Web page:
2016 and beyond… In December, Montreal celebrates its 375 birthday. The city has become a recognized leader in the arts, with a summer program full of events, including the world’s biggest jazz and comedy festivals. With its multilingual and cosmopolitan residents leading the way, Montreal seems certain to continue building on its status as one of North America’s most vibrant cities.
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April 23, 2016 at 9:34 pm Comments (0)

Le Centre d’histoire de Montréal

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If your thirst for history isn’t quenched after visiting the Archaeology and History Complex Pointe-à-Callière, then walk a few dozen meters down the Place d’Youville and into the Montreal History Center. I’m not sure we’ve visited another city which has two history museums in such close proximity to each other, let alone two as impressive as these.

Le Centre dHistorie de Montréal

The Pointe-à-Callière is the larger and more memorable of the two museums, but the History Center has a lot to recommend it as well, including the fact that it’s much cheaper. The museum occupies the old red-brick building of the Central Fire Station, which closed in 1972.

The permanent exhibition, found on the bottom floor, takes visitors on a well-organized tour through the centuries. Whereas the Pointe-à-Callière focused on the archaeology, here the emphasis is on the people of Montreal. A series of exhibits allows you to “meet” the different groups who have come to the island, from the Iroquois, English and French, to immigrants from Ireland and even a modern family from Chile.

Le Centre dHistorie de Montréal

We also liked the short videos that accompanied every epoch of Montreal’s history. Using maps and old photographs, these demonstrated in a chronological fashion how the city has grown from its earliest days behind fortified walls, to the installation of tramways and metro lines, and its eventual expansion over the entire island.

On its upper floors, the History Center hosts temporary exhibits, most of which are probably pretty good, if the one we saw is any indication. The exhibition titled “Scandal! Vice, Crime and Morality in Montreal, 1940-1960” introduced us to the city’s famously seedy side. Underground gay clubs, secret casinos, Mafia bosses gunned down in broad daylight and a notoriously corrupt police force? I want to hear more about this Montreal!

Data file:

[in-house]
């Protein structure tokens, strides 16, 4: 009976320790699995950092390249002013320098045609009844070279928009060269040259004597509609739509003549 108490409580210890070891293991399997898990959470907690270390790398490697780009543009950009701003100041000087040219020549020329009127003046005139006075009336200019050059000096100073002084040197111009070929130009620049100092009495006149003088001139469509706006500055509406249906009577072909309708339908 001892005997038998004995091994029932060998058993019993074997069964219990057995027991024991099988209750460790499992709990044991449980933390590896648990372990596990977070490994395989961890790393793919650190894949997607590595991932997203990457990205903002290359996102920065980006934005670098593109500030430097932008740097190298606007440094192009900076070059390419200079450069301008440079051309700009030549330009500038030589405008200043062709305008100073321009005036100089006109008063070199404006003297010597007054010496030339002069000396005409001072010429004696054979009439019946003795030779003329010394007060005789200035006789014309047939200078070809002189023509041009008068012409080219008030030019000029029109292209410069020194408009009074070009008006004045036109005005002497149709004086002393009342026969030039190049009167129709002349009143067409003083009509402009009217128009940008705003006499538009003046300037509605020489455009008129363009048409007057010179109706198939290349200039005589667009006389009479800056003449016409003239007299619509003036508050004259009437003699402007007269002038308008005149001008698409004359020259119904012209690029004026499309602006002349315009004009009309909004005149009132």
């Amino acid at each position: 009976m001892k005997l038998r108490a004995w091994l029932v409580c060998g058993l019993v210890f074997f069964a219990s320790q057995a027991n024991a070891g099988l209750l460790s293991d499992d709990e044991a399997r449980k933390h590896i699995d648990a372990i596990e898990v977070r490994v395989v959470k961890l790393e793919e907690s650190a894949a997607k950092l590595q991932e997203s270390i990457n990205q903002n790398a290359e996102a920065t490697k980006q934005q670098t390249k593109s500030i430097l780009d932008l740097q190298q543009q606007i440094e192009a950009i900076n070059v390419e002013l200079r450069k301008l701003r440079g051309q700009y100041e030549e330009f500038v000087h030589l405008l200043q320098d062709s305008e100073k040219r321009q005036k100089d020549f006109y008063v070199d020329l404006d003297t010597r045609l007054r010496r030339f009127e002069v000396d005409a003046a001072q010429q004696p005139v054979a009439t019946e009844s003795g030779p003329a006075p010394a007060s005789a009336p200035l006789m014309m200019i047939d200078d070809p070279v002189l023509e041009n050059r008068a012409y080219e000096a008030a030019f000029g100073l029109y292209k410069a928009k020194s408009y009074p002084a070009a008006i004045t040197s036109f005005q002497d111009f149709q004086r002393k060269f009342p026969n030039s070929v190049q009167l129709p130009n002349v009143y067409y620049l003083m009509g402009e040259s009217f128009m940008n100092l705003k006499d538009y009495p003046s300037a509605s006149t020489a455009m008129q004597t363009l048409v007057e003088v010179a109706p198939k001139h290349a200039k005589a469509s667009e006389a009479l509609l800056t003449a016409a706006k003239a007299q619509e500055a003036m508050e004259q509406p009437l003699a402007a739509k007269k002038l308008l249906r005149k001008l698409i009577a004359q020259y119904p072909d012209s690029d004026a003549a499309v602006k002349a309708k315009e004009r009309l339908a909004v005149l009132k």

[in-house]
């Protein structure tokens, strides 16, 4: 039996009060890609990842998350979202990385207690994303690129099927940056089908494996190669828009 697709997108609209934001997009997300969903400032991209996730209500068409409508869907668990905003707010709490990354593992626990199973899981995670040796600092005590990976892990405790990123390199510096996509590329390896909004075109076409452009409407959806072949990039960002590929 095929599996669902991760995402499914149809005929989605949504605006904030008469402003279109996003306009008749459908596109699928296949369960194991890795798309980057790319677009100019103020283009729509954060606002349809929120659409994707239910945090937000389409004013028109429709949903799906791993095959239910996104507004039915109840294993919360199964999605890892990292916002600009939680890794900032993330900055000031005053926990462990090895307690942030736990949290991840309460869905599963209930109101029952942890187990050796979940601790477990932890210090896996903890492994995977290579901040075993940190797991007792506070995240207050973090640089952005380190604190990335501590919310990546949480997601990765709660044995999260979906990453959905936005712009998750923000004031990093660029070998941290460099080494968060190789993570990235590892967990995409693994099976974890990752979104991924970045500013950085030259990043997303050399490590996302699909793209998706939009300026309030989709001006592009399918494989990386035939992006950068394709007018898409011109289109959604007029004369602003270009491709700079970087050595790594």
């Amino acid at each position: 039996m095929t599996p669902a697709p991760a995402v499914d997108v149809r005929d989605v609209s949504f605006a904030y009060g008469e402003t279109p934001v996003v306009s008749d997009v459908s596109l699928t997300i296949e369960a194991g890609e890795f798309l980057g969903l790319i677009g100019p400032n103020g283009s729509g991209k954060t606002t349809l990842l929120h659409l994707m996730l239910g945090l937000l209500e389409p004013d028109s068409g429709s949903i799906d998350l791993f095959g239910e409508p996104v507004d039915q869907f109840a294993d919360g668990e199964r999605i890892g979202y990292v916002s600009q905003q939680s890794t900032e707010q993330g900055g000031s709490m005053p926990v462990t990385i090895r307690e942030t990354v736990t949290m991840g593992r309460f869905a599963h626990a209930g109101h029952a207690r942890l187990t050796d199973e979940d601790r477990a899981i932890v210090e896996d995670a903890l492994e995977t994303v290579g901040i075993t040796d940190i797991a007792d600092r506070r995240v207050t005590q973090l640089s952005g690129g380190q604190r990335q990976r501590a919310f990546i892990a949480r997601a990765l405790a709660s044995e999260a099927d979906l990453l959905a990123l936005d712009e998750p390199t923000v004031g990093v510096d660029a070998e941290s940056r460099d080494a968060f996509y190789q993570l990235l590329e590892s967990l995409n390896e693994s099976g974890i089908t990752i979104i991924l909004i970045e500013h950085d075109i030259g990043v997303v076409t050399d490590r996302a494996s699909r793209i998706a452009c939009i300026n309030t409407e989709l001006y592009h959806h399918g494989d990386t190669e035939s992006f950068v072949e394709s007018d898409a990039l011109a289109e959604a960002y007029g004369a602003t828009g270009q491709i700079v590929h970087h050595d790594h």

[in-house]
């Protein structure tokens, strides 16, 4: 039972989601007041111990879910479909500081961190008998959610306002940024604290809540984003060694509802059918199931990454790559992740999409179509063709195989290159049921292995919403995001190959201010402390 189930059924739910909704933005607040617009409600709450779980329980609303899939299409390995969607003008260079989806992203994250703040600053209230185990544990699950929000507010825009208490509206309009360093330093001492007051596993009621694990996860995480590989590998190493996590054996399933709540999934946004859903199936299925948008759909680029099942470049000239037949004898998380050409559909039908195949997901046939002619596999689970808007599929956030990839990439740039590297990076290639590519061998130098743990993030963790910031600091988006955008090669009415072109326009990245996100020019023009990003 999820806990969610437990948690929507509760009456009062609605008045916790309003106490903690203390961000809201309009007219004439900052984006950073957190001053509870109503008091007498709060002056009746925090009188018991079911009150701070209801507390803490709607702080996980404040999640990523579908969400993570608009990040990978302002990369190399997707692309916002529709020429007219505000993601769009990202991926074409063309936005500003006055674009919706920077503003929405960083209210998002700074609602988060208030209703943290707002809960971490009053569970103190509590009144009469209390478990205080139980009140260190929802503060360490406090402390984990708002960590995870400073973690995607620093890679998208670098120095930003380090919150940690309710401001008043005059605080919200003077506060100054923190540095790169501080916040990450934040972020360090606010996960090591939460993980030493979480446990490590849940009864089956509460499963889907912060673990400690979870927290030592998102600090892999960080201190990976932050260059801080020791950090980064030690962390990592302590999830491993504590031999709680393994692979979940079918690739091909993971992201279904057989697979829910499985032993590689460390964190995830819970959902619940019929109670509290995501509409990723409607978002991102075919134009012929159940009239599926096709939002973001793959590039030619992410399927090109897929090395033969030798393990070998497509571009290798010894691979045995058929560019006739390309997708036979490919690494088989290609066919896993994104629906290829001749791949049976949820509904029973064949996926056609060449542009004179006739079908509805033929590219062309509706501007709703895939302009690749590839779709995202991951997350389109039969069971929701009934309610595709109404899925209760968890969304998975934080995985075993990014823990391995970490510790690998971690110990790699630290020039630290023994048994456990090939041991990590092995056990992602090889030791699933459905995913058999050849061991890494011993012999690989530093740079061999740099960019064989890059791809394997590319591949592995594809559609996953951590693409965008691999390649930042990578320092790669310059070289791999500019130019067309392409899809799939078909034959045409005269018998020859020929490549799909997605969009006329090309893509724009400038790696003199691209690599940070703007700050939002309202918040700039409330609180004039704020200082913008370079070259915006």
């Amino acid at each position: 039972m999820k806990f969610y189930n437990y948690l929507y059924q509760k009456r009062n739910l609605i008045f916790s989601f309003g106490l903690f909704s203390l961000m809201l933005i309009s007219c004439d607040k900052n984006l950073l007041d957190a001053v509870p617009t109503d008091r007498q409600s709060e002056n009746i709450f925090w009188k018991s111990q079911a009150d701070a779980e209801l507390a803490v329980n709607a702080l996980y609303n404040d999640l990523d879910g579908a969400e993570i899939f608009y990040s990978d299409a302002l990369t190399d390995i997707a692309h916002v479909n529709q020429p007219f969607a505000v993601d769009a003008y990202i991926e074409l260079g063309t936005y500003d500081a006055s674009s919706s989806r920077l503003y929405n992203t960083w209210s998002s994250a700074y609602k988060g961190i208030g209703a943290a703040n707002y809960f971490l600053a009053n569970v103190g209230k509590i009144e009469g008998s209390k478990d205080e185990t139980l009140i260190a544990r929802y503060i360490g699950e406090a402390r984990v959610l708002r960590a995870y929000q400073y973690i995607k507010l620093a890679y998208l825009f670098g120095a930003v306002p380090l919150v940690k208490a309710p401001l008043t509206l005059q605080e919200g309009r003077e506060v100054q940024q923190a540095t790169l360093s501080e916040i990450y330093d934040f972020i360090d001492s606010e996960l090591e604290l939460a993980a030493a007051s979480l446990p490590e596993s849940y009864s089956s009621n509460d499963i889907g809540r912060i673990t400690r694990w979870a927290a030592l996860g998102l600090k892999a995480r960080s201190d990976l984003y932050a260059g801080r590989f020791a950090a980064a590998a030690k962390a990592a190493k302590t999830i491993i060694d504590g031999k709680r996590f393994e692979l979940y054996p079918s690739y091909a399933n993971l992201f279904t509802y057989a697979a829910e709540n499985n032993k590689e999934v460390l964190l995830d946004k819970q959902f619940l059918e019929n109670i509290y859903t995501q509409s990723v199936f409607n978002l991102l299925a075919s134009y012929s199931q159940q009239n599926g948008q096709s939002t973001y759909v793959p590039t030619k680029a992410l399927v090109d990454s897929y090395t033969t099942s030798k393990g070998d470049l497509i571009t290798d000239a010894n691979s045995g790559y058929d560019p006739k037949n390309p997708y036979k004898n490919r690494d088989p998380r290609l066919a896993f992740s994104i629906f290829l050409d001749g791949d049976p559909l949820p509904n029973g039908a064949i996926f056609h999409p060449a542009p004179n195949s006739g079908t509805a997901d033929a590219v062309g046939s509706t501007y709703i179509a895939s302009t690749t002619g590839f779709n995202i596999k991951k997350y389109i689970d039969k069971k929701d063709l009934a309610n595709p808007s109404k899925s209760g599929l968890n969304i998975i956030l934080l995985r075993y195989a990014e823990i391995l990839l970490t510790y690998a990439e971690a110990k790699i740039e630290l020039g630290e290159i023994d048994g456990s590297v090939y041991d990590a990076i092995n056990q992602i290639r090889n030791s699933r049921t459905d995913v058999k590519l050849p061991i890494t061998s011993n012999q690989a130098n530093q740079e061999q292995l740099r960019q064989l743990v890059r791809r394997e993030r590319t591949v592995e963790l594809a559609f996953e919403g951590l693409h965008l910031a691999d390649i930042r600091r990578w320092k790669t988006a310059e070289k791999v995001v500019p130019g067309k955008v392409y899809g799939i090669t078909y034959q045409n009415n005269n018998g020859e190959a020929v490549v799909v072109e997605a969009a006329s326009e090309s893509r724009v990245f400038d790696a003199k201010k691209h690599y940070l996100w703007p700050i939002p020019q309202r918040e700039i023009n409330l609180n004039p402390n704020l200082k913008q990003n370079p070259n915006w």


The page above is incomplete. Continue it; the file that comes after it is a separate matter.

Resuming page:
Location on our Map
Centre d’histoire de Montréal – Website

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April 17, 2016 at 10:48 pm Comment (1)

Museum of Archaeology and History Pointe-à-Callière

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Before doing anything else, newcomers to Montreal might want to check out the Archaeology and History Complex Pointe-à-Callière. Located at the site where Montreal was born, this museum takes visitors on a journey through the life of the city, from its earliest occupation into the present day.

Pointe-à-Callière Museum

The tour starts in a small auditorium overlooking a set of ruins. Pointe-à-Callière is more than just an archaeology museum; it’s also an archaeological site. Before the museum opened in 1992, scientists had spent a decade here, digging into the city’s past and revealing over six hundred years worth of artifacts. This is the spot where the first settlers came ashore about four hundred years ago, and where some of the city’s original buildings were erected.

We sat down in the theater, put headphones on, and spent the next twenty minutes watching a show which brought Montreal’s history to life, with scenes illuminated atop the exposed ruins. The story started centuries before the arrival of the Europeans, with the Iroquois and Algonquin settling the island. We learned about the founding of the French city, the struggles and successes with the native population, the switch from French to English dominion, the city’s experience during the Great Depression and the World Wars, and how Montreal has grown into the modern age.

Pointe-à-Callière Museum

Once the show had finished, we moved downstairs into the archaeological site to examine some of the ruins uncovered at the Pointe-à-Callière, including the Royal Customs House and the old Catholic Graveyard. We saw the remains of the Little Saint-Pierre River, which was swallowed up and used for sewage by the expanding city. And we learned about Montreal’s tumultuous relationship with the Iroquois, which came to an end in 1701 with the “Great Peace,” when a massive delegation of forty tribes declared a ceasefire with the settlers.

Other sections of the museum are more geared toward children, including a permanent exhibition about pirates, and sandboxes where kids can conduct their own archaeological digs. There are also wide-ranging temporary exhibits in the neighboring Mariners’ House. The show which happened to be there during our visit was dedicated to Agatha Christie. That might at first seem like an odd fit for an archaeology museum, but the exhibition concentrated on the famous author’s second marriage to Sir Max Mallowan, an archaeologist. With him, she traveled to the Middle East, and participated in excavations which had a great influence upon her writing.

Pointe-à-Callière Museum

After finishing with the exhibits in the Mariners’ House, we returned to the Éperon Building and ascended to the top floor, where we enjoyed views of the Old Port and Old Montreal from the outdoor platform. And then, having fully earned a big meal, we descended to the third floor and sat down at L’Arrivage, the museum’s restaurant. A fancier place with ultra-correct waiters and a reasonably-priced lunchtime menu, this is a popular place and requires a reservation.

Location on our Map
Archaeology and History Complex Pointe-à-Callière – Website

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April 14, 2016 at 1:15 pm Comments (0)
Cit Mmoire - Projections of Montreal's History Montreal was founded in 1642, which means that in 2017, the city is celebrating its 375th birthday. That's a long stretch of history, and people can't be expected to remember everything that's happened. To help jog our memories, Montreal has created a multimedia exhibition called Cité Memoire (Memory City), transforming the old town into a living tribute to the past.